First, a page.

My options are limited. I can either wander the woods in hopes a different random stranger finds me. Or, I can take a leap of faith and follow this stranger to this hidden gem in Bayfield County. I follow my gut, or in this case Steve, back into the dark forest. Soon we hear the trickle of water followed by a deep ravine filled with water, also known as Lost Creek Number 1. As we follow the water that has left its mark in this County Forest upstream the promise of a waterfall grows louder.

The waterfall itself is not that large, maybe 15 feet or so. But, in the height of spring thaw, the water volume is quite amazing. There is also something serene about how quiet the world is around the rushing of these falls. Unlike other falls, this one is out of the way, often overlooked and not easily accessible, allowing you to experience it alone. With no nearby roads, the sounds of traffic and city life disappear.

As soon as we arrive, Steve is ready to move on. Frankly, my wet and sore legs are as well. We make our way back to the car, this time not needing the map. But, something in me said there was something special about this day. I’m not saying I fell in love. But, similar to the river cutting its way into the ravine, Steve made an impression on my heart that day. Now, eight years later, that’s a spring Saturday I’ll never forget.

Unfortunately, I was playing it too cool at the time to snap photos of our first daylong adventure. I hope to return this spring, should it ever arrive in northern Wisconsin. I’ve also been told the fall colors are spectacular in this mix of hardwood and evergreen forest. Stay tuned for photos or find time next time you are in Bayfield County to venture out on this hike where perhaps magic can happen for you, too.

To get there: The route to Lost Creek Falls has changed since I first ventured there in 2005. Today, you can take Highway C south of Cornucopia 1.5 miles and turn right on Trail Drive. There, you will find a marked trail head parking lot. The falls is a solid 25-minute walk over uneven terrain.

Superbowl for the Dogs!

This weekend marks Superbowl 47. Being the sports fanatic I am (or more specifically fan of theatrical half-times, talking animal commercials and chips and dips), I plan to tune in. Truth be told, I had to Google who was actually playing, though. I’ll save you the trouble by telling you it is the San Francisco 49ers and Baltimore Ravens.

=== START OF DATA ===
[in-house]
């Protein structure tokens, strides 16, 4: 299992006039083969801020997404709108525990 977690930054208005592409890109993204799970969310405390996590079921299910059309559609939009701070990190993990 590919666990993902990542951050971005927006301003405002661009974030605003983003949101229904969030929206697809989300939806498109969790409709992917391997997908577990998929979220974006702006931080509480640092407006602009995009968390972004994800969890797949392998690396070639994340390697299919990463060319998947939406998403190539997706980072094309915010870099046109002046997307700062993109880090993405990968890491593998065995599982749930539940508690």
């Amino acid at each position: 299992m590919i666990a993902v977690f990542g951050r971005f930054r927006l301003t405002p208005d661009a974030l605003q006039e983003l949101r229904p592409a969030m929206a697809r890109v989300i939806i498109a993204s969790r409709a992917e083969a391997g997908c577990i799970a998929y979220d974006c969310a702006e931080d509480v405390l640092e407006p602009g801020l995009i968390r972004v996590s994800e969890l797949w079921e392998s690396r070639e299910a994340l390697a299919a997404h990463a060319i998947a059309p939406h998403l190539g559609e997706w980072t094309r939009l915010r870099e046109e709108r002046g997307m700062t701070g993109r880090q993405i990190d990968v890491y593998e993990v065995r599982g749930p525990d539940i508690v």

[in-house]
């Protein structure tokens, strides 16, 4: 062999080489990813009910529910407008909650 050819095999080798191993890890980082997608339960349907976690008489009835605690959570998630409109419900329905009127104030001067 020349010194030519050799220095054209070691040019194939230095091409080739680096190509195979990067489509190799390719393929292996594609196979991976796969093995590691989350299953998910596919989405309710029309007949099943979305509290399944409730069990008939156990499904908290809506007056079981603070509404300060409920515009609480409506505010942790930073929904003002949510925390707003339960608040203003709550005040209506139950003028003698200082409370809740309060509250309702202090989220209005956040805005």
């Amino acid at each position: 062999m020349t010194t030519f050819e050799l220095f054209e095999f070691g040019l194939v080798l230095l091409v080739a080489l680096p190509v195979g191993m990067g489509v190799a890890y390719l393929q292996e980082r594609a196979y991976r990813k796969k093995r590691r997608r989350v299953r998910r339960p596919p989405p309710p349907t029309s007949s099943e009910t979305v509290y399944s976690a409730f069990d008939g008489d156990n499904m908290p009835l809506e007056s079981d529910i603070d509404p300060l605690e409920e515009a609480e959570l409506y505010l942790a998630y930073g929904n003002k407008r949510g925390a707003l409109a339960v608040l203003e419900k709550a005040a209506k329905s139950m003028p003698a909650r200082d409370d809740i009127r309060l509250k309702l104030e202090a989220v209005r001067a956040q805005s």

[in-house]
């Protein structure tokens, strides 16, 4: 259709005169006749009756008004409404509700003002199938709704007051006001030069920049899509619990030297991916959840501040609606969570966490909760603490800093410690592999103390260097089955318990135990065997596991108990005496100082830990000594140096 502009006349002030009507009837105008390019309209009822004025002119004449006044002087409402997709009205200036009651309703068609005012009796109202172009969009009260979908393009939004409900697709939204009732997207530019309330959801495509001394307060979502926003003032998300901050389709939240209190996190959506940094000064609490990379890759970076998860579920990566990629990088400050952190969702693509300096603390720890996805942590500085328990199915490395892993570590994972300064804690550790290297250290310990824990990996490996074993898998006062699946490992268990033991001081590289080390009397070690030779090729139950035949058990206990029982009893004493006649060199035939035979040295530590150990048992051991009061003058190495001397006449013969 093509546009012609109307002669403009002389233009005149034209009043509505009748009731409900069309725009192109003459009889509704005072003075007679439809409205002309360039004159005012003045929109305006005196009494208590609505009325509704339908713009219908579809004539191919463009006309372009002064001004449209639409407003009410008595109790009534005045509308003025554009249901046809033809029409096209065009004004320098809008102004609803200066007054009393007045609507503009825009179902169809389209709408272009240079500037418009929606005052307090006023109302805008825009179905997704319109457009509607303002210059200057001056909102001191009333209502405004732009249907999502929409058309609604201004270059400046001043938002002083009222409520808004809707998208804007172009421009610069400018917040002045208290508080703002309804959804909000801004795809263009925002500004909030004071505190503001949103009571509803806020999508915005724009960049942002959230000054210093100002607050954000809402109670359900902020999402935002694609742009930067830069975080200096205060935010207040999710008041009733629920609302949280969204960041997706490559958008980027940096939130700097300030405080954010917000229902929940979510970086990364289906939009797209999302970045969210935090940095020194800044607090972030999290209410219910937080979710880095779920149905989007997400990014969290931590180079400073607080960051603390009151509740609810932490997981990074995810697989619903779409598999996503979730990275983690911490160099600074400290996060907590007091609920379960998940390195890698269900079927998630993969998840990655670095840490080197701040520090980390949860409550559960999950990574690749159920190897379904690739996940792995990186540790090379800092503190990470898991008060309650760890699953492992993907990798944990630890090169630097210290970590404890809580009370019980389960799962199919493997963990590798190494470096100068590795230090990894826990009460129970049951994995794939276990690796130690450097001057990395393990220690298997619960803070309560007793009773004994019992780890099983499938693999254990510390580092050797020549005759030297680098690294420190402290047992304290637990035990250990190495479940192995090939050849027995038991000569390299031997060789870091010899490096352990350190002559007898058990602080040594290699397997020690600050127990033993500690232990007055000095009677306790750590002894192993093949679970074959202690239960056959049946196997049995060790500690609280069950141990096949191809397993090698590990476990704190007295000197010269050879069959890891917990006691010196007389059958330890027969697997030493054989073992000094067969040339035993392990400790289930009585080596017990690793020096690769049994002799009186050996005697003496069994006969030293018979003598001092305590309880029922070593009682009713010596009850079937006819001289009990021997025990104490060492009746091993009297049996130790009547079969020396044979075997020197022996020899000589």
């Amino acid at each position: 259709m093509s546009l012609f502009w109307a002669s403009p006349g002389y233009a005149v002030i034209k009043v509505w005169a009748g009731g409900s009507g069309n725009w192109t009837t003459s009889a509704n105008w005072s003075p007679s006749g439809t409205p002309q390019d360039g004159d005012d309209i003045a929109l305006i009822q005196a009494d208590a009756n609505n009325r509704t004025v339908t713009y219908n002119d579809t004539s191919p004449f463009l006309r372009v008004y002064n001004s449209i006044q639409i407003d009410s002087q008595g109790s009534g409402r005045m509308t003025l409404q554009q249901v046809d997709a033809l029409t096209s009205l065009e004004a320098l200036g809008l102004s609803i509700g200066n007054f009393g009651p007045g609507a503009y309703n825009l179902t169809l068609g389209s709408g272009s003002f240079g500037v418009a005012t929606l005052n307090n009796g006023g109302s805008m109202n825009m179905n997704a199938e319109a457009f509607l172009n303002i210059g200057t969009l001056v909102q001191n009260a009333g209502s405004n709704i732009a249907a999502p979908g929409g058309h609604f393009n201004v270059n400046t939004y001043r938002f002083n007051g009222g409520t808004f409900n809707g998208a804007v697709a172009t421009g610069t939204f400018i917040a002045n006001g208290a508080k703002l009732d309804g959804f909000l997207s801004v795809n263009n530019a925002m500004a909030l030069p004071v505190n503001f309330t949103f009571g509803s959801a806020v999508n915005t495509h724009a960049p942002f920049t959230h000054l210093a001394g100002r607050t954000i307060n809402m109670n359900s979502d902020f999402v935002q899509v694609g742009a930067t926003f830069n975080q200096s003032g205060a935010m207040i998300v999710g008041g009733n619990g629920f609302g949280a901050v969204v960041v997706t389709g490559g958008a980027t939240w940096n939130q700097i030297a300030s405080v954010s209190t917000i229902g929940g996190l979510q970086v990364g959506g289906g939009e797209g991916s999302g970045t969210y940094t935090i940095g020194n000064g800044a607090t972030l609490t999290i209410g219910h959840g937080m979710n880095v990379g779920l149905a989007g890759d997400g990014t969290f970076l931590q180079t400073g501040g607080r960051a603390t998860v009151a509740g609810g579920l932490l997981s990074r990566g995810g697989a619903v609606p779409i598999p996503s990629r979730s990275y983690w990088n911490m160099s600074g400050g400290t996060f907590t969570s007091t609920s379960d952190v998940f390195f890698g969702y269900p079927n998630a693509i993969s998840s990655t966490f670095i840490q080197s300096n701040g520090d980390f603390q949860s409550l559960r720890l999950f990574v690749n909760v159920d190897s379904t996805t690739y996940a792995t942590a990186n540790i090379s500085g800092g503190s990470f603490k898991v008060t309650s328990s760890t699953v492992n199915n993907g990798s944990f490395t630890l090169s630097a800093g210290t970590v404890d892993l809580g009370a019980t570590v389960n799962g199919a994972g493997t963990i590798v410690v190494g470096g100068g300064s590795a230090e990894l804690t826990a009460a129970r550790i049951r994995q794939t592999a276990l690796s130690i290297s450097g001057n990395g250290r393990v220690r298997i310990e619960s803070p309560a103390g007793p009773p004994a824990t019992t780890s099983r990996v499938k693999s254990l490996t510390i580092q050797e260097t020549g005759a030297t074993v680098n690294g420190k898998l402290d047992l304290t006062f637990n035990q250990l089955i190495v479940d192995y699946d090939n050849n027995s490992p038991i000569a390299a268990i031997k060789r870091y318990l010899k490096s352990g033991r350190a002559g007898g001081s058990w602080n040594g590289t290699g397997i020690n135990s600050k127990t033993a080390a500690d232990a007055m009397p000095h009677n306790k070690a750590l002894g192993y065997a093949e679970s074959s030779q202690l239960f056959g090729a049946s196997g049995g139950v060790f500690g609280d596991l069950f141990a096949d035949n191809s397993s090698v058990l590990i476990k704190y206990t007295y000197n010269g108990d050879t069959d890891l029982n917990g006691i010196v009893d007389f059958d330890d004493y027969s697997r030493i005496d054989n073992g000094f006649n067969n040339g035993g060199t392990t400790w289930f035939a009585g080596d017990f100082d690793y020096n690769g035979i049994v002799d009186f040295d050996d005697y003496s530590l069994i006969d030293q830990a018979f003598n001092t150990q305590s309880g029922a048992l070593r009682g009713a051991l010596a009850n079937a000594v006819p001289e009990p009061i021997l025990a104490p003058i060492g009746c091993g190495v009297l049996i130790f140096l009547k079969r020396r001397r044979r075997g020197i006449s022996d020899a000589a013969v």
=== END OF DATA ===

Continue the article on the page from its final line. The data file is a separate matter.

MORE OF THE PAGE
Before the big game, though, I hope to check out a much tougher sport, right here in Bayfield County. The Apostle Island Sled Dog races will take off near Bayfield on February 2 and February 3. While not nearly as long or as competitive as the Beargrease, I find the race much more spectator friendly. There are endless chances to mingle with the dogs and mushers, not to mention get up close and personal to the start. And, unlike Beargrease, mushers finish the same day, doubling your opportunity to see more than doggy rear ends taking off in the snow.

That said, my favorite part of the event is watching the Youth Race (16 and under). There is something to be said about watching kids manhandle a team of sled dogs and race 6-8 miles through the North Woods of Wisconsin. I know I couldn’t. But, it is inspiring just the same.

A few years back, I was truly inspired by just how tough these girls were. It was the start of the race and the smallest of the racers lined her dogs up at the start. She was decked out in pink gear, a huge smile and weighed in at maybe 75 pounds max. A man, who I assume was her father, gave her some last minute tips. She nodded and smiled, ready for her turn to go. But, something went wrong when she was told to go. The sled jerked, causing her to flip off of it backwards. The spirited crowd went silent for what seemed like minutes but was perhaps mere seconds. My heart sank. But, before anyone could even react, she popped up and took off running after her team, jumping on the sled and heading full speed into the woods without a care in the word. Her dad just stood by grinning from ear to ear. I can only hope that I someday raise a child as brave as that.

I’m sure Superbowl 47 will display acts of strength, stamina and willpower not to mention emotional interludes displayed in 30-second acts. After all, these are supposedly the best players in the league and the biggest show in-town. That said, I cannot help to think how these players would fair in the wilderness of northern Wisconsin. For some reason, I think I’d bet my money of the Musher decked in pink.

Interested in seeing photos from a previous year’s race? Check out this like to the incredible Hannah Hudson and her take on the sled dog races of 2011.

Winter Fun Around Bayfield County

President’s Day is just around the corner. The heart of winter (especially in the northwoods where it has been known to snow in May) can be tough. Pretty, but tough—tough for business, tough for folks living here, and tough on one’s spirit in general.

To remedy this, a number of towns in and around Bayfield County have found creative ways to breath life into the folks that live here and encourage others to see how great we have it. Sure, there is the Birkebeiner, the nation’s largest Nordic Ski race… but I frankly prefer Book Across the Bay. The President’s Day weekend point-to-point race on Lake Superior, at night, with only 1,000 luminaries lighting your way is pretty special, as are the people behind the race.

In today’s Pioneer Press, there’s an article about the race and its history. I hope to write a different piece in the future about the unsung heroes who make this race so amazing.